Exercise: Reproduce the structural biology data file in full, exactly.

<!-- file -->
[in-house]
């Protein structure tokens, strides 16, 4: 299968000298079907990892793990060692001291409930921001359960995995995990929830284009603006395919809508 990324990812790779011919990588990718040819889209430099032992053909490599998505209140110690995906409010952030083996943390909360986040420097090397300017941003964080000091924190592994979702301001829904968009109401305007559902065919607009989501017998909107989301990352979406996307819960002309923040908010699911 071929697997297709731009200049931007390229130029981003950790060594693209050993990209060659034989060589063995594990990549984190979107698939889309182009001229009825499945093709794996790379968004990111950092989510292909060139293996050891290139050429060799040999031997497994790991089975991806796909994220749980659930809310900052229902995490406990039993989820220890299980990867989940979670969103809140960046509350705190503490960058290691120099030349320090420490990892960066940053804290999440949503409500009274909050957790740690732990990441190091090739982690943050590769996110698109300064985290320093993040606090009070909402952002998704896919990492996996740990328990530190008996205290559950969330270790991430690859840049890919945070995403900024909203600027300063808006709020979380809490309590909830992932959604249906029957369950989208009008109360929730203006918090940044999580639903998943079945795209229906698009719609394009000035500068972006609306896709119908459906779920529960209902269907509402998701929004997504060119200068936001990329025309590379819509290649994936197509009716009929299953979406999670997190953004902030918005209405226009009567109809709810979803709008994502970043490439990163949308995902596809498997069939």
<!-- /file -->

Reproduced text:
[in-house]
């Protein structure tokens, strides 16, 4: 299968000298079907990892793990060692001291409930921001359960995995995990929830284009603006395919809508 990324990812790779011919990588990718040819889209430099032992053909490599998505209140110690995906409010952030083996943390909360986040420097090397300017941003964080000091924190592994979702301001829904968009109401305007559902065919607009989501017998909107989301990352979406996307819960002309923040908010699911 071929697997297709731009200049931007390229130029981003950790060594693209050993990209060659034989060589063995594990990549984190979107698939889309182009001229009825499945093709794996790379968004990111950092989510292909060139293996050891290139050429060799040999031997497994790991089975991806796909994220749980659930809310900052229902995490406990039993989820220890299980990867989940979670969103809140960046509350705190503490960058290691120099030349320090420490990892960066940053804290999440949503409500009274909050957790740690732990990441190091090739982690943050590769996110698109300064985290320093993040606090009070909402952002998704896919990492996996740990328990530190008996205290559950969330270790991430690859840049890919945070995403900024909203600027300063808006709020979380809490309590909830992932959604249906029957369950989208009008109360929730203006918090940044999580639903998943079945795209229906698009719609394009000035500068972006609306896709119908459906779920529960209902269907509402998701929004997504060119200068936001990329025309590379819509290649994936197509009716009929299953979406999670997190953004902030918005209405226009009567109809709810979803709008994502970043490439990163949308995902596809498997069939």